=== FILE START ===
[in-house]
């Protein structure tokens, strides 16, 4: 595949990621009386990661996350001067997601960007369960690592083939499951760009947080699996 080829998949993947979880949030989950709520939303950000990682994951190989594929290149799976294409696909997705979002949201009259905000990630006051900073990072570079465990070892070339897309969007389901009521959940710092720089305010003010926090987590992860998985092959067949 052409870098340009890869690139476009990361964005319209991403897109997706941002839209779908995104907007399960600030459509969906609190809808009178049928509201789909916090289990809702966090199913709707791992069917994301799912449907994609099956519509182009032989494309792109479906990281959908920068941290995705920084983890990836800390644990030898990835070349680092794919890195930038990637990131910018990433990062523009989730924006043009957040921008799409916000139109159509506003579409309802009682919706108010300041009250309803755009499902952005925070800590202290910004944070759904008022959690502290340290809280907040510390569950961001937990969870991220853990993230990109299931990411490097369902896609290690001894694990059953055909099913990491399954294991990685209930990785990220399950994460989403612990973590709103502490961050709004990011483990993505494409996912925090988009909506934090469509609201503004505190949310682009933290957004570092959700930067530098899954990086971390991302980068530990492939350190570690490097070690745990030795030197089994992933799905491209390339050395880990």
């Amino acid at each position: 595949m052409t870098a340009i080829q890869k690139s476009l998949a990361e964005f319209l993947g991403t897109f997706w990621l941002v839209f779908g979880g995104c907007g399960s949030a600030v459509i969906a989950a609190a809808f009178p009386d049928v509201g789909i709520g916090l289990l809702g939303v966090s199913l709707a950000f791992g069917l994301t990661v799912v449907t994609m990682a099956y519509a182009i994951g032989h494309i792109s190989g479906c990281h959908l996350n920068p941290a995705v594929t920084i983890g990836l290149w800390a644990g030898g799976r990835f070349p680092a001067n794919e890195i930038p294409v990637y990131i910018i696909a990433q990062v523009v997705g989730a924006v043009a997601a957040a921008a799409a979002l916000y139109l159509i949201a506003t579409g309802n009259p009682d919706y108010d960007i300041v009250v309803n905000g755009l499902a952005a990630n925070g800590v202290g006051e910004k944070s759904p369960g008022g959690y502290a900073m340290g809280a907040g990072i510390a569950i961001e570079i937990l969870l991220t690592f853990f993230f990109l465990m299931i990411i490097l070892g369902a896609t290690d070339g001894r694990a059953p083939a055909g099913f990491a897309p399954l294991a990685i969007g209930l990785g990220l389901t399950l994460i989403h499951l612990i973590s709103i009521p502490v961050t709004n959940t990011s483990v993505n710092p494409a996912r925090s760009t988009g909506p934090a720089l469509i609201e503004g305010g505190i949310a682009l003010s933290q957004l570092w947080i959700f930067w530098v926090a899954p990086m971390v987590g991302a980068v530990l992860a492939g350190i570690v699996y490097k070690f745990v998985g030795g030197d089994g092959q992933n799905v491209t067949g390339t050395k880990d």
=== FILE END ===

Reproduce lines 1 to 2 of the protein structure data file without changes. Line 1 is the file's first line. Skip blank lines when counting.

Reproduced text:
[in-house]
């Protein structure tokens, strides 16, 4: 595949990621009386990661996350001067997601960007369960690592083939499951760009947080699996 080829998949993947979880949030989950709520939303950000990682994951190989594929290149799976294409696909997705979002949201009259905000990630006051900073990072570079465990070892070339897309969007389901009521959940710092720089305010003010926090987590992860998985092959067949 052409870098340009890869690139476009990361964005319209991403897109997706941002839209779908995104907007399960600030459509969906609190809808009178049928509201789909916090289990809702966090199913709707791992069917994301799912449907994609099956519509182009032989494309792109479906990281959908920068941290995705920084983890990836800390644990030898990835070349680092794919890195930038990637990131910018990433990062523009989730924006043009957040921008799409916000139109159509506003579409309802009682919706108010300041009250309803755009499902952005925070800590202290910004944070759904008022959690502290340290809280907040510390569950961001937990969870991220853990993230990109299931990411490097369902896609290690001894694990059953055909099913990491399954294991990685209930990785990220399950994460989403612990973590709103502490961050709004990011483990993505494409996912925090988009909506934090469509609201503004505190949310682009933290957004570092959700930067530098899954990086971390991302980068530990492939350190570690490097070690745990030795030197089994992933799905491209390339050395880990």